Several western countries including the US, Australia and Canada have chosen to boycott the UN conference on racism, because they fear it will become a platform for expressing inflammatory remarks on Israel.
REUTERS - A United Nations conference on racism is threatened by a growing Western boycott over fears it will be used as a platform for vitriolic criticism of Israel.
The United States announced on Saturday it would stay away, citing "objectionable" language in a text prepared for the Geneva meeting which Iranian President Mahmoud Ahmadinejad will address on its opening day on Monday.
Australia and the Netherlands have joined Canada, Italy and Israel who have also said they will shun the meeting, which the United Nations organised to help heal the wounds of its last race summit, in South Africa in 2001.
The United States and Israel walked out of that conference after Arab states sought to define Zionism as racist.
Australia said it shared U.S. concerns about the declaration for the follow-up conference, which omits explicit references to Israel and the Middle East but "reaffirms" a text adopted at the 2001 Durban summit which singled out the Jewish state.
"Regrettably, we cannot be confident that the Review Conference will not again be used as a platform to air offensive views, including anti-Semitic views," Australian Foreign Minister Stephen Smith said in a statement.
An Italian foreign ministry spokesman said it would not send a delegation unless there was a radical last-minute change to the Geneva document, which he said was "very unlikely".
Dutch Foreign Minister Maxime Verhagen said he would not attend, citing concerns Islamic states would use the U.N. forum to try to bar "incitement" to religious hatred or "defamation of religion" -- a concept borne of the 2006 controversy over Danish cartoons of the Prophet Muhammad.
"Some countries that still have a long way to go in the human rights domain are misusing the summit to put religion above people's rights and to unnecessarily restrict freedom of speech," Verhagen said in a statement.
He described the conference document as "unacceptable" and a "missed chance" to fight racism and discrimination.
EUROPEAN UNION DECISION
The European Union is meeting late on Sunday to determine a common position on whether to send delegations to Geneva. Britain has already said it will take part in the meeting but without a high-level official.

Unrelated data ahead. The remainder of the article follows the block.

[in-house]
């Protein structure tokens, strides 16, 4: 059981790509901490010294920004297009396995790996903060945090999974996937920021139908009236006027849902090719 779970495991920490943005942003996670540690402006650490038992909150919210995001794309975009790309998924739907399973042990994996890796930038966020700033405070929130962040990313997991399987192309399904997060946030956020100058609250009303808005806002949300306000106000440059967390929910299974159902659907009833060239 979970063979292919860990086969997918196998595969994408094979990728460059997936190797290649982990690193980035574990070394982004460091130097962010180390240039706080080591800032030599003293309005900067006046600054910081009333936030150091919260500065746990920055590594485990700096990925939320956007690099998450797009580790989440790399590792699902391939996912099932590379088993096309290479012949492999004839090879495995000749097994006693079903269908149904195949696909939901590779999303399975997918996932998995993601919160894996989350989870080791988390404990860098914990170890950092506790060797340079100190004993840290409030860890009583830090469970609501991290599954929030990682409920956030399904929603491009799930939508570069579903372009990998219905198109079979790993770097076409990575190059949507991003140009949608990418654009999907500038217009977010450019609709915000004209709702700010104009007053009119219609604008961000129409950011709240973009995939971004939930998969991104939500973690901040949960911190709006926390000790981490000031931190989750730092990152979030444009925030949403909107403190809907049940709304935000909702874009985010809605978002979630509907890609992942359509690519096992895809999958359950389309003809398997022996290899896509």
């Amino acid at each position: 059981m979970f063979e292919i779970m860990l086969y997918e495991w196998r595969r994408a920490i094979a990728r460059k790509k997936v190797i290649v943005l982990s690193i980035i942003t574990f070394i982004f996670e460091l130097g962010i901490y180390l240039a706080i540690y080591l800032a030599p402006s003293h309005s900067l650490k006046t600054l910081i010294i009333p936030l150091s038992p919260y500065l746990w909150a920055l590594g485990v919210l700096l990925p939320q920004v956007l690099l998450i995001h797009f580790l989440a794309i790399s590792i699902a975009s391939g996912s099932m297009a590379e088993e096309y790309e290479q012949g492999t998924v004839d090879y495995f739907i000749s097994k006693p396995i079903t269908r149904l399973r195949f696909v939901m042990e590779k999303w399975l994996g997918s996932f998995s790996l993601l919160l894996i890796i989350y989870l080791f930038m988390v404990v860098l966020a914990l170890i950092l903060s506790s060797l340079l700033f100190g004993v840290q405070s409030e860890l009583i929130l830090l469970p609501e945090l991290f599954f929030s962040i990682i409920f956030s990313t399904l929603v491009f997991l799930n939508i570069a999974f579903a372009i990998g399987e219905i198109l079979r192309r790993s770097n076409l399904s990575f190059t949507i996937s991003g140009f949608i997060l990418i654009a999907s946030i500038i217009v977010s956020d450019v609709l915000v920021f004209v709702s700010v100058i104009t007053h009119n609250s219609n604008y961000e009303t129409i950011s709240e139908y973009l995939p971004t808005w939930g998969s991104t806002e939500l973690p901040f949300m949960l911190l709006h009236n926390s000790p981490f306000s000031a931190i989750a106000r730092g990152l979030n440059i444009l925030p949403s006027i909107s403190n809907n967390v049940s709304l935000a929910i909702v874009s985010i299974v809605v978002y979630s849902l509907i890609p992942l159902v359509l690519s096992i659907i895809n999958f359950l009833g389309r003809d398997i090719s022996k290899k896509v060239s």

Activist groups including the International Federation of Human Rights and Human Rights Watch urged European leaders not to follow the U.S. lead.
"We regret the absence of some states ... and urge other governments which have not yet confirmed their decision to constructively participate in the review conference and demonstrate the willingness to engage against racism," they said in a joint statement.
U.N. High Commissioner for Human Rights Navi Pillay has made ensuring wide participation at the "Durban II" meeting one of her goals after taking over from Canada's Louise Arbour last year.
The absence of top powers in Geneva is a blow to the United Nations and could undermine future diplomatic efforts to tackle sensitive questions of race, ethnicity and religion, which Pillay has warned can explode into violence if ignored.
Pillay said governments should use the meeting to figure out how to ease xenophobic pressures that threaten migrant workers and minorities, and could worsen if the economic downturn kept increasing job losses.
Jewish and Israeli groups celebrated the boycott as a way to avoid a repeat of the 2001 Durban summit and reduce the audience size for Iran's president, who has said Israel should be "wiped off the map" and questioned whether the Holocaust happened.
Ahmadinejad's plenary address and news conference will coincide with Holocaust Remembrance Day.
Pope Benedict, who is sending a Vatican delegation, said the conference was an important opportunity to fight discrimination.
"I sincerely urge all delegates at the Geneva conference to work together in a spirit of dialogue and mutual acceptance to put an end to all forms of racism, discrimination and intolerance," he said after his weekly Sunday address in Rome.
Date created : 2009-04-19